Thursday, July 16, 2009

Liberal Vision - missing the point on Government advertising

£179.7 million, spent by the Government on advertising. Obviously, classical liberals see this as an outrage - taxpayers having to foot the bill for Government propaganda.

Actually, classical liberals believe that people should have access to the information that allows them to take control of their lives. Libertarians believe that government should be minimalist and, for the most part, non-intrusive. Nothing wrong with either stance, the latter taking a stronger line in terms of personal responsibility, but perhaps less mindful of the needs of those less well-equipped to take care of themselves.

Most Government advertising is designed to impart information, about changes in tax law, for example, or new entitlements such as the Child Trust Fund. You might not like the legislation, and in many cases, most liberals have doubts, but the idea that the public should not be told hardly strikes me as a liberal one.

Now I am hardly stupid enough to claim that the whole £179.7 million is spent effectively - anyone who knows how media buying works will tell you that you can only use the available data and personal experience gleaned over time to make the best call on the use of spend - but to describe it as 'propaganda' is lazy and, to be blunt, misleading.

I'll offer up an example of a recent advertising campaign that, to my mind, is reasonable, justified and not propaganda. There are plenty that I could offer, but I'll settle for this one. The penalty regime for limited companies has recently been toughened up, and the points at which penalties are levied have been brought forward.

So, Companies House ran a poster campaign warning people that they were doing so. There are now millions of company directors in this country, following Government efforts to encourage enterprise. Many of them are one-man operations, and could well do without having to pay such penalties. Warning them encourages them to comply with the requirements of company law - good for the consumer, good for honest traders - and makes it less likely that they will be penalised.

Of course, it could be argued that the guidance notes provide with company returns could be used to impart this information. Unfortunately, in my experience, people seldom read the guidance notes, and then are deeply unhappy when the result of their oversight is explained to them. Therefore, a range of communication tools, including advertising, works.

Liberal Vision like to claim that they are the true champions of classical liberalism, implying that the rest of us aren't sufficiently liberal. In this instance, they demonstrate that they are the champions of classical knee-jerk reactionism, and I'm delighted to differ from them in this instance.


Tristan said...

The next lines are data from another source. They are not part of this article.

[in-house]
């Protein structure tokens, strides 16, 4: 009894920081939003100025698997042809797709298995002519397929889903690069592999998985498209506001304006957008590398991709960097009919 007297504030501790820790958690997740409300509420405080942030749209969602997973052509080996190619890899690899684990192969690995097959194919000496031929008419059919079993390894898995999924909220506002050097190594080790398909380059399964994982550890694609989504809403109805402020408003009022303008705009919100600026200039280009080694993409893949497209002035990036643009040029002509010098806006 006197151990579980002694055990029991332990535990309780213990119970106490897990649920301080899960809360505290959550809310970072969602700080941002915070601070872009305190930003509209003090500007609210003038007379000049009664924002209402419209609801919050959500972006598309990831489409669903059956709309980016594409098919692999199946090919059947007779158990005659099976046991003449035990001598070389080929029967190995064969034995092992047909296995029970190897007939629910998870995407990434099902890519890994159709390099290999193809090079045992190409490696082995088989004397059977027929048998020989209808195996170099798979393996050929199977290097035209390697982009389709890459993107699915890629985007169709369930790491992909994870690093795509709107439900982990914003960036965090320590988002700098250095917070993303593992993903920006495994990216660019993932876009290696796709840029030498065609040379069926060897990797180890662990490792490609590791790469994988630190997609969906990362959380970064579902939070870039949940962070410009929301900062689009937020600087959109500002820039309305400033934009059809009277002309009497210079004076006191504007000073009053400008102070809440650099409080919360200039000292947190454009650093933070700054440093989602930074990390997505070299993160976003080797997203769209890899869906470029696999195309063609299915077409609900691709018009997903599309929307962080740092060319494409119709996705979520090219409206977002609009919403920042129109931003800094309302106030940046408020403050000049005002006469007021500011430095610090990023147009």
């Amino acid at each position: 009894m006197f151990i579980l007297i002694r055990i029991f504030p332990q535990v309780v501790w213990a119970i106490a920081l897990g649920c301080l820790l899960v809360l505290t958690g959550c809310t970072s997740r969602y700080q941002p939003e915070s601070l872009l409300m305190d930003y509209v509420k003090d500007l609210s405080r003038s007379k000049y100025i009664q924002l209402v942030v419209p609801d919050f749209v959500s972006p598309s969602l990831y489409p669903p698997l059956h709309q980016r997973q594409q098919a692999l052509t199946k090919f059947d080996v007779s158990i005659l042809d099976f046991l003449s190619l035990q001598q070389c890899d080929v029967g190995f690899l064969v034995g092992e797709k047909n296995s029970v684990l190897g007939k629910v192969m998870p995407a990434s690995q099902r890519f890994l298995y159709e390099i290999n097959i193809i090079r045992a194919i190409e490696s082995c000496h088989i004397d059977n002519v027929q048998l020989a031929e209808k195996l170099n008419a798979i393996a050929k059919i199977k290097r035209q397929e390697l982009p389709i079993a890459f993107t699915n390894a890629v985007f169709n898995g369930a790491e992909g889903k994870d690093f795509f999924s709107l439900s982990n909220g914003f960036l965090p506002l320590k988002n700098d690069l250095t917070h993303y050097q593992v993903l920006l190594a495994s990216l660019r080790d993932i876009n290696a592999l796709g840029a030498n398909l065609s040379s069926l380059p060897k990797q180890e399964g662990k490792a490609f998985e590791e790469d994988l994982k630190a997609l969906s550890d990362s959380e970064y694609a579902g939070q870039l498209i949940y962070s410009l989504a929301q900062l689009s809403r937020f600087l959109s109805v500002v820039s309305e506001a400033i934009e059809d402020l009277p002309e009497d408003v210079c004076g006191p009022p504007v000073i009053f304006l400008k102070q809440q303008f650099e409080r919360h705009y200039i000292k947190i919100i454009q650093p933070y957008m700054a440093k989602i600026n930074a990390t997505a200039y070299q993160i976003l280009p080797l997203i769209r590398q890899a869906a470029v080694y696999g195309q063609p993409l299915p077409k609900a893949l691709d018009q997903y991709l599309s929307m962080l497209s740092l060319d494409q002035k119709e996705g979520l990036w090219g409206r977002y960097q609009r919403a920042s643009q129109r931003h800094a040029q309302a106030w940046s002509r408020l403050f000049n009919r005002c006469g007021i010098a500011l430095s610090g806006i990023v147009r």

They shouldn't need to advertise all that - its only because they like to change around the rules that its needed. Why not keep a simple tax system?

The other thing is the adverts I've seen, aside from the annual 'give us your money or else' ones are all hectoring 'lifestyle' advertisements. That is something to object to.

For some reason, using stolen money to advertise how they're going to steal our money. Then again, I'm not a 'classical liberal', except perhaps in the sense Molinari was...

Mark Valladares said...


I fear you miss my point. The money is spent as an inevitable result of Government policy, because we have a right to know. You and I are on common ground in our wish that this Government didn't tinker with our laws to the extent that they do. But they do.

So attack the Government on policy grounds all you like. The advertising spend is a consequence of their perpetual motion. But the notion that the Government should do these things and then not tell us about it is taking the argument against government spending to a new height of absurdity.

In short, stop them legislating and you stop the need to advertise.

On the 'classical liberal' label, the way it is expressed implies that there was some gold standard of liberalism. It's a political philosophy, not an exact science. And to have a bunch of self-appointed worthies claim to carry its torch successfully finds that crack in my sense of courtesy and tolerance where I have to say, "Enough. I will not have anyone define themselves as philosophically more pure than I am on a measure of their own choosing.". Such people do liberalism no favours.

Oranjepan said...

There is an irony that the libertarian vocally opposes state intrusion, but is less overtly concerned about corporate intrusion.

Commerce places an advertising premium on all branded products, which is essentially a tax without accountability - where is the outrage on other forms of marketing communications and the funding mechanisms used to pay for them?